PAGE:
Lord Feldman

Sex, rivalry, drinking and roistering have distinguished youth politics, for time immemorial, at least as much as debate, policy, campaigning and outreach. I should know; I’ve been there – though the Federation of Conservative Students, in which matters sometimes went a bit further than that, was disbanded not under my chairmanship but under that of, ahem, John Bercow.

Thirty years or so on, the suspension from their posts of Conservative Future’s leadership team, which took place yesterday, offers a dim echo of that decision, but in a darker context – that of the suicide of Elliott Johnson, a Conservative activist, earlier this year.  This terrible end of a young life has been followed by a stream of allegations about Mark Clarke, who was reportedly named in a letter written by Johnson before his death and found by his parents after it.

These claims reach far further than the usual youthful mix of high spirits and bad taste, and include institutionalised bullying, harassment, assault and attempted blackmail.  Clarke is a former Chairman of Conservative Future, a Parliamentary candidate and, recently, the organiser of RoadTrip 2015, the campaigning vehicle which was rolled into Team 2015 at the last election.  He denies the allegations.

The Mail on Sunday and Guido Fawkes have reported some of them.  Yesterday evening, Newsnight provided more – some made on the record by Ben Howlett, the Conservative MP for Bath (and a former Conservative Future Chairman himself).  Earlier in the day, the Party declared that Clarke’s membership of the Party has been “cancelled for life”, suspended the Conservative Future leadership team and withdrew authorisation for RoadTrip “in the light of information that has come to our knowledge this week”.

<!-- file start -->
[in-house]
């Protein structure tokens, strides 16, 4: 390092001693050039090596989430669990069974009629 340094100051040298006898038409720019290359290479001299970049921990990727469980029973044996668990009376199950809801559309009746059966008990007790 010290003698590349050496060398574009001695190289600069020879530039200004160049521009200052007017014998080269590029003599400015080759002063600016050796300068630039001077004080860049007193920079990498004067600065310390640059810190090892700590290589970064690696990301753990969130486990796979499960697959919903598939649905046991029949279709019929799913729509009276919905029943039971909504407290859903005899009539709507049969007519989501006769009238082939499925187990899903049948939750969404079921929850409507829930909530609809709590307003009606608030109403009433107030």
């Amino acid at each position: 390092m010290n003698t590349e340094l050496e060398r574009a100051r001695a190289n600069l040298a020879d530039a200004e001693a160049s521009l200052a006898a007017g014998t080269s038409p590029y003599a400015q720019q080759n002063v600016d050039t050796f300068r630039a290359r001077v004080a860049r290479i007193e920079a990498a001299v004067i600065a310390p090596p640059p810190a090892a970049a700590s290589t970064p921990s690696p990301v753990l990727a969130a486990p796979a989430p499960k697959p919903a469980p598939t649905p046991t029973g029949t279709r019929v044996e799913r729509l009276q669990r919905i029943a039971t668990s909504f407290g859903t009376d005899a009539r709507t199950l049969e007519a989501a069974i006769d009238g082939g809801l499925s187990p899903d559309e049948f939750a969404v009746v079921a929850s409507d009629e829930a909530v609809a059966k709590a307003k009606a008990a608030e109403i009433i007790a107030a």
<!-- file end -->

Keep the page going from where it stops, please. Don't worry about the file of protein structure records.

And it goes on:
The coroner has yet to report on Johnson’s death, a police investigation into the allegations is possible and until yesterday the Party had reached no decision on them – though it did suspend Clarke’s membership in September.  We consequently thought it premature to comment on the claims, though we have linked to them on the site.

But now that Clarke’s membership has been “cancelled for life” (how is it possible to guarantee such a decision, by the way?), two main points arise.  First, the Party has commissioned two reports on the allegations since Johnson’s suicide – the first overseen by Lord Feldman, the Party Chairman, and Simon Day, its Chief Executive; the second undertaken by Edward Legard, a judge.  If the latter is nearing any conclusions, the Party hasn’t said so.

It has the authority to expel members swiftly.  This is sometimes necessary.  It may have been in this case.  But, on the face of it, it is against natural justice to have an expulsion first and the report afterwards, rather than the other way round.  Furthermore, the decision seems to have satisfied none of the parties involved.

Ray Johnson, Elliot Johnson’s father, has described it as a “whitewash”.  The suspended Conservative Future team can scarcely be happy.  And Clarke himself will surely not welcome his own exclusion.  Second, it is obvious that this is a story with more distance to run.  Howlett told Newsnight that he first raised concerns about Clarke in 2010.  Each member of the Conservative Future team will have a view on their treatment – and on much more.  So will other young activists and CCHQ employees.

And so, of course, will Clarke,  who now has nothing to lose by giving his version of events.  This leads to the second point.  Sometimes it is enough for a report to be delivered to the Party and for it then to respond.  And it should go without saying that Legard should submit a formal report as soon as possible.

But the Party will now have to go further.  It will be institutionally reluctant to issue any report.  CCHQ will not want to see dirty linen washed in public.  But without a report, closure won’t happen: yesterday’s decisions may be right or wrong, but they certainly won’t bring it.  The allegations are likely to get bigger and louder.  The absence of findings will only fuel claims of a cover-up.  Lord Feldman should get that report as soon as possible and publish its contents.

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